Yeah. Yeah, there’s a lot of gray areas in the role sometimes and even just even just between, you know, high level senior executive business partner slash executive assistants, often kind of moves on to my next question, often, you know, and I’m sure I’m 100% positive that as you were explaining the chief of staff role, there were probably dozens, if not hundreds of assistants, whose ears perked up and were like, wait a minute, that’s what I do. Like, wait, am i chief of staff but because there are a lot of executive assistants who functionally are our chiefs of staff. And so anyway, I don’t know if you had any thoughts or tips on you know, if if an assistant already does all the stuff that you’ve been talking about, but they for whatever reason, their executive or their company, either they’re afraid of the of the word chief in chief of staff, or they just don’t want to give them that promotion or compensation bomb. What would you recommend those assistants who are like me and I do all this? I do. I have the executive communications back In the strategic initiatives, OKRs and business ops, but I’m not getting that respect or they won’t give me that that title, what would you say to those listening that are in those in that position?
Conor Sweeney 30:14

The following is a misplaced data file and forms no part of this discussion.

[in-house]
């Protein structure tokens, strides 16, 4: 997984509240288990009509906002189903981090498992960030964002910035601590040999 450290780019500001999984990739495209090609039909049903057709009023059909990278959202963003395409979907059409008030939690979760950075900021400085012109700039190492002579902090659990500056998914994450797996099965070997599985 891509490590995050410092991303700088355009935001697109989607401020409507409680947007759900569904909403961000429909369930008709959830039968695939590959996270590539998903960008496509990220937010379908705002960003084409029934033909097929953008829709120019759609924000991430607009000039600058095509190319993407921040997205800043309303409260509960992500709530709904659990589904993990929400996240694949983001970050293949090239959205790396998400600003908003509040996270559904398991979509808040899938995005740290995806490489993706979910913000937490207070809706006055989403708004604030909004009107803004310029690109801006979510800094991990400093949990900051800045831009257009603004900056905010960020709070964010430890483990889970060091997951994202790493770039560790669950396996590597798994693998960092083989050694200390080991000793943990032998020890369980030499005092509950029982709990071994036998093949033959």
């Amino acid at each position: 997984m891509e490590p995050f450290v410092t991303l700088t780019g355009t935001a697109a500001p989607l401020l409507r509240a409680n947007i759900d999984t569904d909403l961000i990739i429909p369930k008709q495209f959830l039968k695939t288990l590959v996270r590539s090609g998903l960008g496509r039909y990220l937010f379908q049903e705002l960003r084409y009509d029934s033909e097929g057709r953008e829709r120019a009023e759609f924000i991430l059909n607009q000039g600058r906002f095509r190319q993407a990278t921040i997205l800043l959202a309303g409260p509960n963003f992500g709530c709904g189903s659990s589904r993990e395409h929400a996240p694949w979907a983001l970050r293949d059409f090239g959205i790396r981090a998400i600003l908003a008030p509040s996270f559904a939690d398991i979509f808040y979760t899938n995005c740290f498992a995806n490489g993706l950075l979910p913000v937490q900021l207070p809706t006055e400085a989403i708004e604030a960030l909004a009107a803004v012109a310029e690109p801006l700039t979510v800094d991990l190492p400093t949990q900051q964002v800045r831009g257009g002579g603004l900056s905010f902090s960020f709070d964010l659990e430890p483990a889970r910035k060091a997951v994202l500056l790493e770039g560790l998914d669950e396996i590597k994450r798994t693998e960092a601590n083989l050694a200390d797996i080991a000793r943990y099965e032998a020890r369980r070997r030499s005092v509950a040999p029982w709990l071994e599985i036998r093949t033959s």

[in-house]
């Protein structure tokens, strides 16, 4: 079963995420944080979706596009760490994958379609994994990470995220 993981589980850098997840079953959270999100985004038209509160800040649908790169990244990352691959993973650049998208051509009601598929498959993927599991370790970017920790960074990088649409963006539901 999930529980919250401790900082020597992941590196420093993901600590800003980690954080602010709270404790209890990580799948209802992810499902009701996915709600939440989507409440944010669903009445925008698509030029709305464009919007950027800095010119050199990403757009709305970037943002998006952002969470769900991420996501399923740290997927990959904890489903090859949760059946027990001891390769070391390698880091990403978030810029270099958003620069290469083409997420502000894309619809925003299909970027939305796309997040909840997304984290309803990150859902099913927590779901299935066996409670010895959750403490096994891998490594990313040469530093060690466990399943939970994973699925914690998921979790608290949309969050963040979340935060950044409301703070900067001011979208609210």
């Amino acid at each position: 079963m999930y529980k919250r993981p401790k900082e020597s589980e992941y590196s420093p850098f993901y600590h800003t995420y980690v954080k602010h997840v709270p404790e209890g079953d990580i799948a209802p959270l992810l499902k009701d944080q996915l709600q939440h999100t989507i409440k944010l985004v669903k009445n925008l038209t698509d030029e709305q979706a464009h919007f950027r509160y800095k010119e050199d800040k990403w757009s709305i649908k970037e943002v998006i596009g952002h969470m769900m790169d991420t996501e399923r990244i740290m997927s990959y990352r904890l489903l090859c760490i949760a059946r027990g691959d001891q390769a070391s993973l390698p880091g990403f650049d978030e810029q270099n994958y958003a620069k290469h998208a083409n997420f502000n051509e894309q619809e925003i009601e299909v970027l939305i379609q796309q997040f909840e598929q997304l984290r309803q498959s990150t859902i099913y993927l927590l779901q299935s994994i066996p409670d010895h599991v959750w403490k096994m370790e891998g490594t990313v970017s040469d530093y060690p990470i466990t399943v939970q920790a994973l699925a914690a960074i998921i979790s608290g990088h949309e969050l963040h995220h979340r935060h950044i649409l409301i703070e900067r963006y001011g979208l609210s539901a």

Yeah, so I think specifically, over the last few years, there has been a phenomenal amount of research content, etc, that has become available to the broader population that really helps to effectively break down the role of chief of staff and the way that chief of staff can drive business impact on an organization. And so because there is so much more accessibility to kind of what the role is how it can drive that impact in your organization, and more specifically, the delineation between an EA and chief of staff, there really isn’t an excuse for that anymore, in my opinion. So it sounds harsh to say, but, you know, if you’re in a situation where you’re an executive assistant, and you’re kind of doing all these things, and you’re kind of optimizing for that title, and that promotion, and that, that kind of just holistic chief of staff package, which you’re not getting, it’s probably time to move on at that point. And, as I’ve mentioned, while there is some adjacency, to these two worlds, the roles themselves are significantly different. And, you know, under no circumstances is it okay to be doing a completely different job than that of your title slash what you were hired to do. And, you know, if someone was hired as an FP and a analyst in the finance world, but, you know, kind of later came to the conclusion that they were doing the job of a manager, you know, in the investor relations world, you’d either reclassify yourself as a manager in the investor relations world with your management, or you probably find something else, right. I mean, this is exactly the same thing, because there’s definitely adjacency between, you know, what an FTA analyst and somebody in investor relations does the adjacency, there’s that they’re both finance driven roles. But they’re very, very different as far as what they’re focused on, and what they’re driving and kind of strategically what the remit is. So, you know, I know that situations like this aren’t always so cut and dry. But I do think it’s important for chief of staff EAS and leaders to kind of all understand equally, that by design and intention, the role of an EA and the role of the chief of staff are very different roles. And so to me, this is almost a call. And this is kind of piggybacking off of my last name and statement to all senior leaders to ensure that there is intention when you’re hiring for chief of staff and EAS, and that there’s a fundamental understanding of, you know, what the two roles can execute, you know, for you and your organization based on, you know, kind of the remit of the roles. So, you know, I know, I answered this in a pretty black and white kind of way, as far as like, hey, you know, this is an ongoing struggle, it’s time to take a hike, and maybe go check something else out. But, you know, career development is a major passion point for me, and no one’s looking out for your career development more than you are. And so, I know these can be very challenging situations. But sometimes you have to cut your losses, if you’re finding that you’re not getting the momentum that you you should, in my opinion, in a situation where there is clear delineation between the two roles.